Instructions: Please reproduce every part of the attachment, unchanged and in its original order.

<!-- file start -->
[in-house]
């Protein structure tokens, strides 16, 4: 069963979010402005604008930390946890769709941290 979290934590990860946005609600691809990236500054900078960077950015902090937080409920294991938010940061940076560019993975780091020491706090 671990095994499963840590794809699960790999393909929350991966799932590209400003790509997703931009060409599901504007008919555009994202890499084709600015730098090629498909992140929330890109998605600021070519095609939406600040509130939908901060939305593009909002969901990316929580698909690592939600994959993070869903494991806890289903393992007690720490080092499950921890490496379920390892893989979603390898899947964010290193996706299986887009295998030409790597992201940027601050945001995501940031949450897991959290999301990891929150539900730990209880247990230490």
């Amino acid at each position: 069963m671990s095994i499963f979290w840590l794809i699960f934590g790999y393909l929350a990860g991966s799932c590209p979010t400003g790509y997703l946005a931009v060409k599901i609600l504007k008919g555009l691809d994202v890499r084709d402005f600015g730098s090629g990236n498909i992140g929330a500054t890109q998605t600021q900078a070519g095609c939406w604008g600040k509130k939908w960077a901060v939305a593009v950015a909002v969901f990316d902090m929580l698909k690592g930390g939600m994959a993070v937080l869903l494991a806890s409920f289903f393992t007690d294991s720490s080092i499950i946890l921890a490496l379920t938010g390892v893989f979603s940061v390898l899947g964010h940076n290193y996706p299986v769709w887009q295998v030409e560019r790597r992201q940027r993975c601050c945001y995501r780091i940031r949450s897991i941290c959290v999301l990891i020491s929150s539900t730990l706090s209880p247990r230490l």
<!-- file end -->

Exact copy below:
[in-house]
């Protein structure tokens, strides 16, 4: 069963979010402005604008930390946890769709941290 979290934590990860946005609600691809990236500054900078960077950015902090937080409920294991938010940061940076560019993975780091020491706090 671990095994499963840590794809699960790999393909929350991966799932590209400003790509997703931009060409599901504007008919555009994202890499084709600015730098090629498909992140929330890109998605600021070519095609939406600040509130939908901060939305593009909002969901990316929580698909690592939600994959993070869903494991806890289903393992007690720490080092499950921890490496379920390892893989979603390898899947964010290193996706299986887009295998030409790597992201940027601050945001995501940031949450897991959290999301990891929150539900730990209880247990230490």
């Amino acid at each position: 069963m671990s095994i499963f979290w840590l794809i699960f934590g790999y393909l929350a990860g991966s799932c590209p979010t400003g790509y997703l946005a931009v060409k599901i609600l504007k008919g555009l691809d994202v890499r084709d402005f600015g730098s090629g990236n498909i992140g929330a500054t890109q998605t600021q900078a070519g095609c939406w604008g600040k509130k939908w960077a901060v939305a593009v950015a909002v969901f990316d902090m929580l698909k690592g930390g939600m994959a993070v937080l869903l494991a806890s409920f289903f393992t007690d294991s720490s080092i499950i946890l921890a490496l379920t938010g390892v893989f979603s940061v390898l899947g964010h940076n290193y996706p299986v769709w887009q295998v030409e560019r790597r992201q940027r993975c601050c945001y995501r780091i940031r949450s897991i941290c959290v999301l990891i020491s929150s539900t730990l706090s209880p247990r230490l």